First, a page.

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Gallagher, S. 2000. Philosophical Conceptions of the Self: Implications for Cognitive Science


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Several recently developed philosophical approaches to the self promise to enhance the exchange of ideas between the philosophy of the mind and the other cognitive sciences. This review examines two important concepts of self: the 'minimal self', a self devoid of temporal extension, and the 'narrative self', which involves personal identity and continuity across time. The notion of a minimal self is first clarified by drawing a distinction between the sense of self-agency and the sense of self-ownership for actions. This distinction is then explored within the neurological domain with specific reference to schizophrenia, in which the sense of self-agency may be disrupted. The convergence between the philosophical debate and empirical study is extended in a discussion of more primitive aspects of self and how these relate to neonatal experience and robotics. The second concept of self, the narrative self, is discussed in the light of Gazzaniga's left-hemisphere 'interpreter' and episodic memory. Extensions of the idea of a narrative self that are consistent with neurological models are then considered. The review illustrates how the philosophical approach can inform cognitive science and suggests that a two-way collaboration may lead to a more fully developed account of the self.
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Ever since William James1categorized different senses of
the self at the end of the 19th century, philosophers and
psychologists have refined and expanded the possible vari-
ations of this concept. James’ inventory of physical self, mental
self, spiritual self, and the ego has been variously supple-
mented. Neisser, for example, suggested important distinctions
between ecological, interpersonal, extended, private and
conceptual aspects of self2. More recently, when reviewing a
contentious collection of essays from various disciplines,
Strawson found an overabundance of delineations between
cognitive, embodied, fictional and narrative selves, among
others3. It would be impossible to review all of these diverse
notions of self in this short review. Instead, I have focused
on several recently developed approaches that promise the
best exchange of ideas between philosophy of mind and the
other cognitive sciences and that convey the breadth of
philosophical analysis on this topic. These approaches can
be divided into two groups that are focused, respectively, on
two important aspects of self – the ‘minimal’ self and the
‘narrative’ self (see Glossary).
Philosophical conceptions
of the self: implications
for cognitive science
Shaun Gallagher
Several recently developed philosophical approaches to the self promise to enhance
the exchange of ideas between the philosophy of the mind and the other cognitive
sciences. This review examines two important concepts of self: the ‘minimal self’, a self
devoid of temporal extension, and the ‘narrative self’, which involves personal identity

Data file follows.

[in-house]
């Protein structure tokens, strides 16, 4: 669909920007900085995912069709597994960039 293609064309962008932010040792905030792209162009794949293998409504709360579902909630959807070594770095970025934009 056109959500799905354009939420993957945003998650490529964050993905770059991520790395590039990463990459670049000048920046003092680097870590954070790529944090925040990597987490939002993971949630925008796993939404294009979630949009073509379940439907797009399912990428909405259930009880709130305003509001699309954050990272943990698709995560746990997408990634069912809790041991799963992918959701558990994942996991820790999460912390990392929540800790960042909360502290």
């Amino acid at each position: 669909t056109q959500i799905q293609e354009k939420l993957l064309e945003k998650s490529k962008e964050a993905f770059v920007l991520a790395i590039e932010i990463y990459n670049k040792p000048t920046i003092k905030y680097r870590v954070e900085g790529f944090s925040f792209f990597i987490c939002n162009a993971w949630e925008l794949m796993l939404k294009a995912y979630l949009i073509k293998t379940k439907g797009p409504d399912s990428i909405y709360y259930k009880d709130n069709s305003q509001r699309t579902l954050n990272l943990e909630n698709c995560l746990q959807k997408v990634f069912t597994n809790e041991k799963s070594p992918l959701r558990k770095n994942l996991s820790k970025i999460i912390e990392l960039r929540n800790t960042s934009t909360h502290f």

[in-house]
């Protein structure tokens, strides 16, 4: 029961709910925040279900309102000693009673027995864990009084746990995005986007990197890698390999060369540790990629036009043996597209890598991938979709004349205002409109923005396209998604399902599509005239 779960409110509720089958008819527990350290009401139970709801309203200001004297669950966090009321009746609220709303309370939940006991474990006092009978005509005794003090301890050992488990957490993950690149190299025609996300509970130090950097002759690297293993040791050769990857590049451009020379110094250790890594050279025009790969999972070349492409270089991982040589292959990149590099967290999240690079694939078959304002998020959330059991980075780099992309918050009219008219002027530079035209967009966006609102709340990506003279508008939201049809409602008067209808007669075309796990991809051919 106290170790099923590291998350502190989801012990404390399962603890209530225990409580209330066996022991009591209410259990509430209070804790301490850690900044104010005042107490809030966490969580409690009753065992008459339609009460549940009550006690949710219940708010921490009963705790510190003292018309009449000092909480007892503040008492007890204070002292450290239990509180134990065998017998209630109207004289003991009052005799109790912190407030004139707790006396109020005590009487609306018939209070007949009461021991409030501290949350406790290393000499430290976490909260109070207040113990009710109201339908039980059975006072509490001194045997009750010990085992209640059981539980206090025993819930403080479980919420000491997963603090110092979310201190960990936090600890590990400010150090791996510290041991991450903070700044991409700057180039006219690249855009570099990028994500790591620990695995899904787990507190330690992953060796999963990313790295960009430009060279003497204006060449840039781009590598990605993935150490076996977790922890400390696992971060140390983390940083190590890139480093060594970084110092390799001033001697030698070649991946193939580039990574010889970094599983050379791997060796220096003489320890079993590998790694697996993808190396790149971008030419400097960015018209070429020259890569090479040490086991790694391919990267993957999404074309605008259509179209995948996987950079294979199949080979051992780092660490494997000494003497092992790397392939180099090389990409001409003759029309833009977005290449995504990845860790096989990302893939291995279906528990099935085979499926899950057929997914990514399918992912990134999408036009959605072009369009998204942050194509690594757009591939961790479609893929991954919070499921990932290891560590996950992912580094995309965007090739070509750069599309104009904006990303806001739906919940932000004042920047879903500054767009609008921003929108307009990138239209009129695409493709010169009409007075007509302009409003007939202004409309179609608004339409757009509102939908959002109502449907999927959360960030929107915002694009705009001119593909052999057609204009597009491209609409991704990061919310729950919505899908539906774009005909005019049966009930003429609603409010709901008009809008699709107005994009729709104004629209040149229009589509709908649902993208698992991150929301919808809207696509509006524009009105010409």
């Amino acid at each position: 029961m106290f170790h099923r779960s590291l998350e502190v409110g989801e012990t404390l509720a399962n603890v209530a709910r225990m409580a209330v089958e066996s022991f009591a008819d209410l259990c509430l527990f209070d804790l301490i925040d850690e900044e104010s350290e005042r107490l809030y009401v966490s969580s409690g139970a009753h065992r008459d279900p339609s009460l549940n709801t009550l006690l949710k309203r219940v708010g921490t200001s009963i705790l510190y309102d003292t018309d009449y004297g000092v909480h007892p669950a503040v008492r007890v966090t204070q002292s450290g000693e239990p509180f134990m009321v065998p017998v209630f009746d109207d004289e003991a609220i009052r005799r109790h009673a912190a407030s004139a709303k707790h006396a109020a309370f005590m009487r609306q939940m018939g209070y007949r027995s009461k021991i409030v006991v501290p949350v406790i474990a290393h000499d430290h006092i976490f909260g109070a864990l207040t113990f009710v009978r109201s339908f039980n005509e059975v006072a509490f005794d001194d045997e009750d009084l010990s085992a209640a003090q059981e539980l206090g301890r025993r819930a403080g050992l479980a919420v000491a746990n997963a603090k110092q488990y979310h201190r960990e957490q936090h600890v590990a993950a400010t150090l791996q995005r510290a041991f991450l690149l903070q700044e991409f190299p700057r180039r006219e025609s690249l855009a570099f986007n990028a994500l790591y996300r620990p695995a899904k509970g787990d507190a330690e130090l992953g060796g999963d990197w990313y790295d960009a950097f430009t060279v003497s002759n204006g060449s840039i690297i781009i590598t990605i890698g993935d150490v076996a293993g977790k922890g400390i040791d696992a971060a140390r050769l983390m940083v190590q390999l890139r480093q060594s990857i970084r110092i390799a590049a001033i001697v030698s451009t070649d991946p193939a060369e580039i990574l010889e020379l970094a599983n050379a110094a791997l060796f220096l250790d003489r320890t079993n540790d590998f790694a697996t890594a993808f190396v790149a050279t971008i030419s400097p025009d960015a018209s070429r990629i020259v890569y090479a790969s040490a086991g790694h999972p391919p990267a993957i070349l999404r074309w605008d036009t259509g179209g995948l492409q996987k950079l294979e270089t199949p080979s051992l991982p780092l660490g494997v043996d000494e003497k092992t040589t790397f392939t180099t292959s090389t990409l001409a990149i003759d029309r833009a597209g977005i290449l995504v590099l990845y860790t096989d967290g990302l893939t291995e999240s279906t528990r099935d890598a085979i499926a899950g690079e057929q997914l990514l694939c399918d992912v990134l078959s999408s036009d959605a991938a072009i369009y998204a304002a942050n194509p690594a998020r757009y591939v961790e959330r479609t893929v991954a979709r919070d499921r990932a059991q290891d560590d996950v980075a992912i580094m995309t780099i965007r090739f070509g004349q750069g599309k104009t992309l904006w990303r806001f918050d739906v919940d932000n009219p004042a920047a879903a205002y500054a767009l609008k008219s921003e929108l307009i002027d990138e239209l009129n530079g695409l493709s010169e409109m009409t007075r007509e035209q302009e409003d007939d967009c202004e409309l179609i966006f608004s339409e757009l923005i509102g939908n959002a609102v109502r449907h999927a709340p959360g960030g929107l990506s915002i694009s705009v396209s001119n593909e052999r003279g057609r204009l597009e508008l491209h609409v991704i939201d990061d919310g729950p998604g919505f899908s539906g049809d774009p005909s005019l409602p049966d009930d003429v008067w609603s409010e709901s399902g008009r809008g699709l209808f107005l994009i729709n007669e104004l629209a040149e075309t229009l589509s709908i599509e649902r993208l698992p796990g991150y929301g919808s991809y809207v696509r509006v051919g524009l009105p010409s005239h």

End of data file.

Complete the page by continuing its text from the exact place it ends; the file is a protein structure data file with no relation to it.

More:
and continuity across time. The notion of a minimal self is first clarified by drawing a
distinction between the sense of self-agency and the sense of self-ownership for actions.
This distinction is then explored within the neurological domain with specific reference
to schizophrenia, in which the sense of self-agency may be disrupted. The convergence
between the philosophical debate and empirical study is extended in a discussion of
more primitive aspects of self and how these relate to neonatal experience and robotics.
The second concept of self, the narrative self, is discussed in the light of Gazzaniga’s
left-hemisphere ‘interpreter’ and episodic memory. Extensions of the idea of a narrative
self that are consistent with neurological models are then considered. The review
illustrates how the philosophical approach can inform cognitive science and suggests
that a two-way collaboration may lead to a more fully developed account of the self.
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Liversedge and Findlay – Eye movements and cognition
1364-6613/00/$ – see front matter © 2000 Elsevier Science Ltd. All rights reserved. PII: S1364-6613(99)01417-5
Trends in Cognitive Sciences – Vol. 4, No. 1, January 2000
S. Gallagher is at the
Department of
Philosophy and
Cognitive Science,
Canisius College,
Buffalo, NY 14208,
tel: +1 716 888 2329
fax: +1 716 888 3122
e-mail: gallaghr@
Gallagher – Conceptions of the self
The first approach involves various attempts to account
for a ‘minimal’ sense of self. Even if all of the unessential
features of self are stripped away, we still have an intuition
that there is a basic, immediate, or primitive ‘something’ that
we are willing to call a self. This approach leaves aside ques-
tions about the degree to which the self is extended beyond
the short-term or ‘specious present’ to include past thoughts
and actions. Although continuity of identity over time is a
major issue in the philosophical definition of personal iden-
tity, the concept of the minimal self is limited to that which
is accessible to immediate self-consciousness. Certain aspects
of the minimal self are relevant to current models in robotics.
Furthermore, aspects of the minimal self that involve senses
of ownership and agency in the context of both motor action
and cognition can be clarified by neurocognitive models of
schizophrenia that suggest the involvement of specific brain
systems (including prefrontal cortex, supplementary motor
area, and cerebellum) in the manifestation of neurological
symptoms in this disorder.
A second approach to the concept of self involves conceiv-
ing of the self in terms of narrative. This notion was imported
into the cognitive sciences by Dennett4, but it might have a